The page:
One way to discover or apply the formula for the area of a triangle is to explore area on the geoboard. The initial activities should be along the lines suggested in my Geometry Labs Lab 8.4. (Free download.)
After that, one can zero in on triangles, by asking a question like: “Find triangles of area 15.” After some right triangles have been found, challenge students to find some other examples, in fact, as many examples as possible. If you keep pushing them to find more, these are likely among the solutions:
Such a set, or another one of the same type, strongly suggests that the height is involved, and with appropriate bookkeeping, the formula is within reach. (Of course, the most straightforward explanation / proof of the formula is by splitting the triangle into two right triangles by dropping an altitude.)
If many or most of your students already know the formula, or if you prefer to introduce it some other way, you can still use this activity as a domain to apply it. This is certainly more interesting than finding the areas of given triangles. However, if application is the goal, I would ask students to “Find all the triangles that have one horizontal side, and area 15“. I count 44 on a standard 11 by 11 geoboard. Am I right?
While planning one of my summer workshops yesterday, I came up with a related challenge: “Find triangles with area 15, such that none of their sides are horizontal or vertical“. This is not easy, and the usual formula does not help. In fact, it may be best to use this as a bonus activity for students who enjoy a tough problem. The reason is that random trial and error may yield an answer, but the search is most likely to succeed if it is systematic. One way to help students organize their exploration is encapsulated in this GeoGebra file. Students can see the coordinates of the vertices (which may lead them to an interesting discovery,) as well as the triangle’s area. One vertex is fixed at the origin, the other two can move on their respective blue segments. The segments can be moved by moving their visible endpoint. Here is one solution:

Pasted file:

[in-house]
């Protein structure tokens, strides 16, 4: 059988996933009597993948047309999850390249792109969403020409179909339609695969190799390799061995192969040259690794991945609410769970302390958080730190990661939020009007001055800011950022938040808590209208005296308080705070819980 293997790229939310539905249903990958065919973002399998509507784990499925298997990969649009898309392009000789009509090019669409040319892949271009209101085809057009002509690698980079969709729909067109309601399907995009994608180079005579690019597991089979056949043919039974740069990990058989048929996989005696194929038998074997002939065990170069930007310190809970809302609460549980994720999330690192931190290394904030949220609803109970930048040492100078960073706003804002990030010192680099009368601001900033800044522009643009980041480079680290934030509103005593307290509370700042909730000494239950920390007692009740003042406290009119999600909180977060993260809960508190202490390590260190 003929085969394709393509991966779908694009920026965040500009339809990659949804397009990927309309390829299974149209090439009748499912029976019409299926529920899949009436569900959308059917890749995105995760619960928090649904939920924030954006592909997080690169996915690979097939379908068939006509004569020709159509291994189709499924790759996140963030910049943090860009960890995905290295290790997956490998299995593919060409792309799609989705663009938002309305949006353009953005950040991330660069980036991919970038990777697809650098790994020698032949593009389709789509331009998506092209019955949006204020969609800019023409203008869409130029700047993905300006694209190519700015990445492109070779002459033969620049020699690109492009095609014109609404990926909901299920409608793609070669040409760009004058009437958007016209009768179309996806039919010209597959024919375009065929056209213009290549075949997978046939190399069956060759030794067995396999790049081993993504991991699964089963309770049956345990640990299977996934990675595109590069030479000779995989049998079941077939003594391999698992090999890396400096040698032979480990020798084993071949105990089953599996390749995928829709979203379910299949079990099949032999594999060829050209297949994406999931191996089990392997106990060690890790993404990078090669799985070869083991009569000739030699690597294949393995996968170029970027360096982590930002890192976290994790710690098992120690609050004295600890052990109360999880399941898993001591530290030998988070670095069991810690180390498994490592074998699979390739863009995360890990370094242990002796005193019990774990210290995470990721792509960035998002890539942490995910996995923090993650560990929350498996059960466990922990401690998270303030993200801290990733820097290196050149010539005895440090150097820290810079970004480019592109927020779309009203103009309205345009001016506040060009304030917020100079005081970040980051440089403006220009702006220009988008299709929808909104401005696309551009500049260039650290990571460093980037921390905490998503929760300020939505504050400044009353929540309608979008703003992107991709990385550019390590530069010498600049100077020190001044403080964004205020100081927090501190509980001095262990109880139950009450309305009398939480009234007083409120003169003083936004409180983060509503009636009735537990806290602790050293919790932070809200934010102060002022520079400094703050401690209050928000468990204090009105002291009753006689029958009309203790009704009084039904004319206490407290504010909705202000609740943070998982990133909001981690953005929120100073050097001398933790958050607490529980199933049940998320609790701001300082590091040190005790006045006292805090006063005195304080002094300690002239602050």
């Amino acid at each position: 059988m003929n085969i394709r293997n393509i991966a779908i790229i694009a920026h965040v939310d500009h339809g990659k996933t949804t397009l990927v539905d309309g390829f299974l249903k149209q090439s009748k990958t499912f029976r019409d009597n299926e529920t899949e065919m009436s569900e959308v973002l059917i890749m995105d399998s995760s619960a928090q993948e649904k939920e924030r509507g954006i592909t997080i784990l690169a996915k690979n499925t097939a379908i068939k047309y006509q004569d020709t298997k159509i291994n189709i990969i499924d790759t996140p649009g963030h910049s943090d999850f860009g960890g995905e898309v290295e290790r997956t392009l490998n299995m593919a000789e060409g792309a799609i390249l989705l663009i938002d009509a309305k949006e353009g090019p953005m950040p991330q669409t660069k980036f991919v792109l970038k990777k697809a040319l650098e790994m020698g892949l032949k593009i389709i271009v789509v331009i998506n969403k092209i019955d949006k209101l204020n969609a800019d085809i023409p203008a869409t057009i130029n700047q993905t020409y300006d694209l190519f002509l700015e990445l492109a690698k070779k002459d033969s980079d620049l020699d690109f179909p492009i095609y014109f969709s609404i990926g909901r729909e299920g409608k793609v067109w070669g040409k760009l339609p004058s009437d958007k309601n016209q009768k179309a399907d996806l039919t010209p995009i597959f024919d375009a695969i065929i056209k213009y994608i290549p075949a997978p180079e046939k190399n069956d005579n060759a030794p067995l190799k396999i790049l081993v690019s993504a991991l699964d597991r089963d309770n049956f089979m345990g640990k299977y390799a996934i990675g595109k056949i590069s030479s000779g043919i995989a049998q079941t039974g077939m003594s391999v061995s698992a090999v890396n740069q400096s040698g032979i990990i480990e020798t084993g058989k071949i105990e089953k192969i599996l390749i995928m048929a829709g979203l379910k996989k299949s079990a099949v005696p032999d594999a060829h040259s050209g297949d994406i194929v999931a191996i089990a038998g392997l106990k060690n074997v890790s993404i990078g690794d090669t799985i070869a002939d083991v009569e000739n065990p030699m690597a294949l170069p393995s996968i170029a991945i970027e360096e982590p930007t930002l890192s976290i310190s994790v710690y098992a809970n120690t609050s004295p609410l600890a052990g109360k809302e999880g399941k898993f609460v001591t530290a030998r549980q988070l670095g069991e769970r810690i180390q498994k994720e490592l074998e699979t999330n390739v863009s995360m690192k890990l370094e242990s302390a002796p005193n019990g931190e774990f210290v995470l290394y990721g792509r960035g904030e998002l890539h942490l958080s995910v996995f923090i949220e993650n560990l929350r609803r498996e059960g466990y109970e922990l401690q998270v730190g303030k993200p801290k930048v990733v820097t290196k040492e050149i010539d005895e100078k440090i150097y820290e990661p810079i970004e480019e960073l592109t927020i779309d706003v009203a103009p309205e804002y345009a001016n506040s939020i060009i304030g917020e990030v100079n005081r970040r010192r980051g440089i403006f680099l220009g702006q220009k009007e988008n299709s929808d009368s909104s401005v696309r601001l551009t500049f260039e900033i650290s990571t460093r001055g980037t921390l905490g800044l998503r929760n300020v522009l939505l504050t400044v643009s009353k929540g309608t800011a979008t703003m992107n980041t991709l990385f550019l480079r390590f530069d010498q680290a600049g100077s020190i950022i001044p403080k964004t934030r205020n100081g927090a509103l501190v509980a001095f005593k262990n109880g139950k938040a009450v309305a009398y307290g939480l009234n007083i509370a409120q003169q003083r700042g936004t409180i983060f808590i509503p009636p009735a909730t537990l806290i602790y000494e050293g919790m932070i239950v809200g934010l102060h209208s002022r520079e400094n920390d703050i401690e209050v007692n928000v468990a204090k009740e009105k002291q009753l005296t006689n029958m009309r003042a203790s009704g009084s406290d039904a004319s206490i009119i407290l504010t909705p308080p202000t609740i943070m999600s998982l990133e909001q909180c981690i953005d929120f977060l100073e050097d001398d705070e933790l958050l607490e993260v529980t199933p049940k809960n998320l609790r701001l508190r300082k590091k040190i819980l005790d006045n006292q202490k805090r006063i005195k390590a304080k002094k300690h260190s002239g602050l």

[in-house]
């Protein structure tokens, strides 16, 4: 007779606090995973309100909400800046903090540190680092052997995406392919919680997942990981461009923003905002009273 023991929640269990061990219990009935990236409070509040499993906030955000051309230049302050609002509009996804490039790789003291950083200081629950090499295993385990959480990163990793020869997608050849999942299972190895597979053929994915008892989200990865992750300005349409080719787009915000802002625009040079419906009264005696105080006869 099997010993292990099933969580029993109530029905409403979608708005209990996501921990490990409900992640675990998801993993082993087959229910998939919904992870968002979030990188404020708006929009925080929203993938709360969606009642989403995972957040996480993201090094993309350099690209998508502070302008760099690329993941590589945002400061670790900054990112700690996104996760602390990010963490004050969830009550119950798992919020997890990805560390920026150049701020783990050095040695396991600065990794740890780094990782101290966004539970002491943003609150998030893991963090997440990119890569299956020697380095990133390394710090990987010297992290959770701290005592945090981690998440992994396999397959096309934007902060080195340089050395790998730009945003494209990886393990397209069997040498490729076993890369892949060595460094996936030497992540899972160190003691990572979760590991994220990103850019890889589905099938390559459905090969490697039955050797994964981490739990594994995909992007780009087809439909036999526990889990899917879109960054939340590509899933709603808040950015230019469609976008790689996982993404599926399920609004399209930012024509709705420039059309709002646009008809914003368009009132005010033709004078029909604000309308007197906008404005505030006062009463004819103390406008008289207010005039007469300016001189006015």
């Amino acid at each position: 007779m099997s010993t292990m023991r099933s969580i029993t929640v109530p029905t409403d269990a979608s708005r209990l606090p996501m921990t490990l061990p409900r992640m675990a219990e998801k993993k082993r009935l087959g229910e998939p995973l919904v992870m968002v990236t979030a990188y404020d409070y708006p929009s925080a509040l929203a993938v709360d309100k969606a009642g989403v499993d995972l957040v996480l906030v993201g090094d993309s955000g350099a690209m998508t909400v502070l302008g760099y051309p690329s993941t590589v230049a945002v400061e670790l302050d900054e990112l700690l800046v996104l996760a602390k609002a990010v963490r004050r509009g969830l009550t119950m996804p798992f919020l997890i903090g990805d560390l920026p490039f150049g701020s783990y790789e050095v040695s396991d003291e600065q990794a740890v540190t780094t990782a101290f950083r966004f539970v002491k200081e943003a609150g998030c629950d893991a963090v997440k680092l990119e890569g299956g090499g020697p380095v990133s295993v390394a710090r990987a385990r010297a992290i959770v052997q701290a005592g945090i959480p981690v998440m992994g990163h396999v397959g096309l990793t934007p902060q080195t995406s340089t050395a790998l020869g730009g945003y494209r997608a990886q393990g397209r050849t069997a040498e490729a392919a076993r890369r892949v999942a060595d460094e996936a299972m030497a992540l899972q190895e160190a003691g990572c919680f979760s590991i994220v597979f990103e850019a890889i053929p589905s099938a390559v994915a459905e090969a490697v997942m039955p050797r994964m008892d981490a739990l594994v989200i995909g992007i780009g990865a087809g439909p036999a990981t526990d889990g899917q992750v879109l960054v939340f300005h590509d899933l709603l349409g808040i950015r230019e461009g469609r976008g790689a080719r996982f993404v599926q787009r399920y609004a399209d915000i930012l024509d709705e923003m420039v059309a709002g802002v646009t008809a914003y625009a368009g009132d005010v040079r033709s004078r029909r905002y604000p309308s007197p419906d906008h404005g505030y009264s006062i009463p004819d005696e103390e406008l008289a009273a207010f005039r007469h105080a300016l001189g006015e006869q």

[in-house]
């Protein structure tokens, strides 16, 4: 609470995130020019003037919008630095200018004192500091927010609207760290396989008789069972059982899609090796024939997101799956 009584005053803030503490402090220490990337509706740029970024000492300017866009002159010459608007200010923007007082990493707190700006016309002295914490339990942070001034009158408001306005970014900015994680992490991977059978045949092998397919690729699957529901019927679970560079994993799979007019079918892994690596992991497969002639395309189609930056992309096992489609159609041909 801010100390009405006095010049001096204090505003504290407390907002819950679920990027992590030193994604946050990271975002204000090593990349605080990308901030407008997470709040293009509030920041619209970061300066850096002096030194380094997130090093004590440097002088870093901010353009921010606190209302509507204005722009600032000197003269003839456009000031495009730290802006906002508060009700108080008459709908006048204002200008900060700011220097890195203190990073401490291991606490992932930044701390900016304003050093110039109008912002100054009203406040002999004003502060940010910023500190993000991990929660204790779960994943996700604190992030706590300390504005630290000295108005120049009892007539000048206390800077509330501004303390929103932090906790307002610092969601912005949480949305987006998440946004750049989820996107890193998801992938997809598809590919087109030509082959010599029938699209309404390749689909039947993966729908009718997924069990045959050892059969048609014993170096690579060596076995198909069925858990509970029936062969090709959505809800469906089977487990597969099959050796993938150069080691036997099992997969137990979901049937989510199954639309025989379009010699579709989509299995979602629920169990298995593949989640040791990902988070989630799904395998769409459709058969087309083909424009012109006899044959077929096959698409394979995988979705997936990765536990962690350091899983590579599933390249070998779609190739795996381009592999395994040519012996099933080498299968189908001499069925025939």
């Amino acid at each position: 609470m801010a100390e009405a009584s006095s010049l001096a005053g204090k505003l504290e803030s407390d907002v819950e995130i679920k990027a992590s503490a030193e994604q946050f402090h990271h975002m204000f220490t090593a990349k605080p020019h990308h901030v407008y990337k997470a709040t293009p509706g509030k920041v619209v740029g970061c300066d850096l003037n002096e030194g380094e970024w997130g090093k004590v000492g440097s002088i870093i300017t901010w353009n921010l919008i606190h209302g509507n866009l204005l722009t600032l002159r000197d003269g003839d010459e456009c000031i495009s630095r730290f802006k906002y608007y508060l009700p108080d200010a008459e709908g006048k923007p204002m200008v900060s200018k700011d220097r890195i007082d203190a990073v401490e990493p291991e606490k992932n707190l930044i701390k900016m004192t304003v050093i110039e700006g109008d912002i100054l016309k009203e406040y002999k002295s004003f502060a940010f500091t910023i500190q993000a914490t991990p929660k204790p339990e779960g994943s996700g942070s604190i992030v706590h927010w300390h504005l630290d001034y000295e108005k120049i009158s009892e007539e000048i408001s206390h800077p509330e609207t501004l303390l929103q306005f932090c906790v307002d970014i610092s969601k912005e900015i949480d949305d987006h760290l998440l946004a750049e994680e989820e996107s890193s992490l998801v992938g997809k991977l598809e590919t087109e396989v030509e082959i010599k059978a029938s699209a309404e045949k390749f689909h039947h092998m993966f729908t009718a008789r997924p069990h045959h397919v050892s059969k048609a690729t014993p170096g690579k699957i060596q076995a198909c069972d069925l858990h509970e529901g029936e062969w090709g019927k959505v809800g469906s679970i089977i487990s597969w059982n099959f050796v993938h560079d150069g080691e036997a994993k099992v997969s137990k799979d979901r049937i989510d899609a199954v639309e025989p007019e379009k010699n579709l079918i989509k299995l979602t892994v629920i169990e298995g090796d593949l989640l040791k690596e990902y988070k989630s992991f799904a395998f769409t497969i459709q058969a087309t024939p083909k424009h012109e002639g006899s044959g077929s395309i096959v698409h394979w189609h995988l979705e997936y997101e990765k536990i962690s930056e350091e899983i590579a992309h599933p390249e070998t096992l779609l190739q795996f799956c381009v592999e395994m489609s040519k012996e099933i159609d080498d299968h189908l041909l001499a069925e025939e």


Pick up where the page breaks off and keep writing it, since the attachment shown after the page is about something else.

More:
I did not do that systematic search on a geoboard, or on GeoGebra. Instead I used a number pattern that emerged from my early experimentation with the latter. Well, to be honest, not only from that experimentation: it is related to something I knew but failed to apply to this problem early on.
In any case, using the number pattern, I concluded that there are 20 such triangles on a standard 11 by 11 geoboard. Am I right? I hope so, but I can’t say I’m sure!
(The next day:) Alas, I was wrong. The figure above is of one possibility I had missed yesterday. I had to make some changes to the GeoGebra file and this post! I don’t know how many solutions there are, but the number is definitely greater than 20.
For more on geoboard triangles:
- Visit the Geoboard home page on my Web site
- This post follows up on the “triangles of area 15” question.
- I made the geoboard figure above on one of the several online geoboards, the one on the Math Learning Center site.
- Matt Enlow and Paul Jorgens helped me think about the third problem.